I had this happen to one of my hives last winter. I’m pretty sure I’ll write about that another time because it was interesting how the bees that were exposed to winter rain, sleet and snow for a week turned completely mean (that’s normal), but that meanness seemed to give them an extra oomph for life and the colony, even after half the bees died from the cold, exploded to life once the weather warmed up in the spring. I’ve half-considered exposing all my colonies to a cold blast of air every winter just to rev them up for the spring (I know, it’s bit loony). But that’s another story.

The point of all this rambling is that weighing my hives down with heavy rocks and concrete blocks worked well for me until last winter when one of my hives (not in my backyard where I could check on it everyday) lost its top cover because the concrete block weighing it down eventually slid off and took the top and the inner cover with it. My bees survived being exposed to horrible winter weather for a week — which is fantastic — but it’s something I’d rather avoid if I could. So I switched to tying down all of my hives that aren’t in my backyard and can’t easily be monitored every day. I only tie them down in the winter. Rocks and concrete blocks seem to work the rest of the time.

The hives next to my house are in a sheltered area and are in no danger of being toppled by the wind, so I don’t do anything with them at any time of year. Most of my top covers are from Beemaid and they weigh a tonne. There’s no danger of them blowing away. But I have some locally-made top covers that are so light that they have to be weighed down all the time. Most of the time I don’t even use concrete blocks (you could pull your back out lifting those things). I just find something heavy-ish, usually a nearby rock, and plonk it down on the top of the hive. It works.

Postscript: In the video, I also talk about shrew-proofing my hives completely by attaching 6mm / quarter-inch mesh over the top entrances once the snow gets deep enough for shrews to jump in through the top entrances. It’s not the most organised polished video I’ve ever made, but I’m starting to like that style. It’s like dropping in on someone when they don’t know you’re coming. You get to see what actually happens. THIS, by the way, is one of the best things I’ve ever shot on my cell phone.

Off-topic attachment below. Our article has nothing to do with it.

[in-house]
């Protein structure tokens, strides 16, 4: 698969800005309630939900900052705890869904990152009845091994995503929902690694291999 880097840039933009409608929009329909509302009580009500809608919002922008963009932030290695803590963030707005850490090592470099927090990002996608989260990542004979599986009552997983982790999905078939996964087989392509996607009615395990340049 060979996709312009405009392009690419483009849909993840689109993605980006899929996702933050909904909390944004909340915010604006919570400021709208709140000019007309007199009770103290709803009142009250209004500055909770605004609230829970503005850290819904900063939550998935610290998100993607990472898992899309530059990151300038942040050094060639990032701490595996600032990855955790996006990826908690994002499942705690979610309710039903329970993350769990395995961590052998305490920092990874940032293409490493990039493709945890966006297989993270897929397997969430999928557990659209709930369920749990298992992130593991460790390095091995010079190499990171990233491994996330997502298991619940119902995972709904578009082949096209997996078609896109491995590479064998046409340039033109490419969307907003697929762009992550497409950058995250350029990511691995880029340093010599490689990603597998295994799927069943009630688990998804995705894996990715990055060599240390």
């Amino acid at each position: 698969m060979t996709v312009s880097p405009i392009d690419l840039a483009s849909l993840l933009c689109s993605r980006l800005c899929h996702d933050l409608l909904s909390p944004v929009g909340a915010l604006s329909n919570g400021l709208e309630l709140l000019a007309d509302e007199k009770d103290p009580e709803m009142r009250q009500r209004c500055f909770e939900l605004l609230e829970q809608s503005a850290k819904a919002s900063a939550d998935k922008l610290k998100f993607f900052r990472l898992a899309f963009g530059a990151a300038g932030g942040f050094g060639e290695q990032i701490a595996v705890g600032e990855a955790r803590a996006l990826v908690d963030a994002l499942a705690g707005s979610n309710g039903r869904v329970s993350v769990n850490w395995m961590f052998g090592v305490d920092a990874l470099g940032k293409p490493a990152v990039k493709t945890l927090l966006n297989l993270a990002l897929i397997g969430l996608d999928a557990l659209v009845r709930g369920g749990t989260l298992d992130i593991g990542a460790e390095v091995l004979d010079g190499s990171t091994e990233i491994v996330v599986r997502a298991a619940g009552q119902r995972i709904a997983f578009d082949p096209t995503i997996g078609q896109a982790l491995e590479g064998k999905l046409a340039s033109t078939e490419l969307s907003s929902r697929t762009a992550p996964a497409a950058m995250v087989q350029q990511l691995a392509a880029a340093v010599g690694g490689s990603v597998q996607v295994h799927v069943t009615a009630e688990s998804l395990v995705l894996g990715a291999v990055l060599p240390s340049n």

2 thoughts on “Weighing Down Beehives vs Tying Down Beehives

  1. Here in Colorado, we can get hurricane force winds frequently in the winter with our chinook winds. I too have mostly relied on rocks and concrete blocks to keep the lids on, but have also taken to strapping the lids of my top bar hives with bungee cords, just in case the wind gets under the lid and tries to lift it off. I also have one hive strapped down TBH to the ground with a screw in stake that is close to the mouth of a canyon which frequently has hurricane force winds. I’ve seen large, heavy metal dumpsters tossed around like popcorn in such winds so don’t want to take any chances. Lately I’ve taken to strapping my Langstroth hives as one unit (not to the ground) on the idea that if the hive does topple over (i.e. by an animal or wind), it might stay together in one piece. I use both ratchet straps and lashing straps – depending on what I have on hand and was cheap. As side note, I had a Langstroth hive up on some concrete blocks one year and something kept chewing through my ratchet strap. Come spring, I moved the hive off the blocks and there was a family of mice living in the holes. That’s the time that I learned to put the holes horizontally instead of vertically.

  2. The hives in the video that I strap down are basically strapped together too. The wind could toss the hives around but the hives shouldn’t fly to pieces. That’s half the battle.

    Interesting observation you have there about mice living in the holes of the concrete blocks you were using a hive stand. I have a feeling I have some kind of rodents in this location, probably living under the hives in the space provided by the pallet. In the video, the burrow in the snow going under the hives — that’s either a mouse or a rat. I’m not sure if that kind of hole is a coincidence. I’ve heard from people who had rodents chew around the mouse-guards or mesh to into the hives.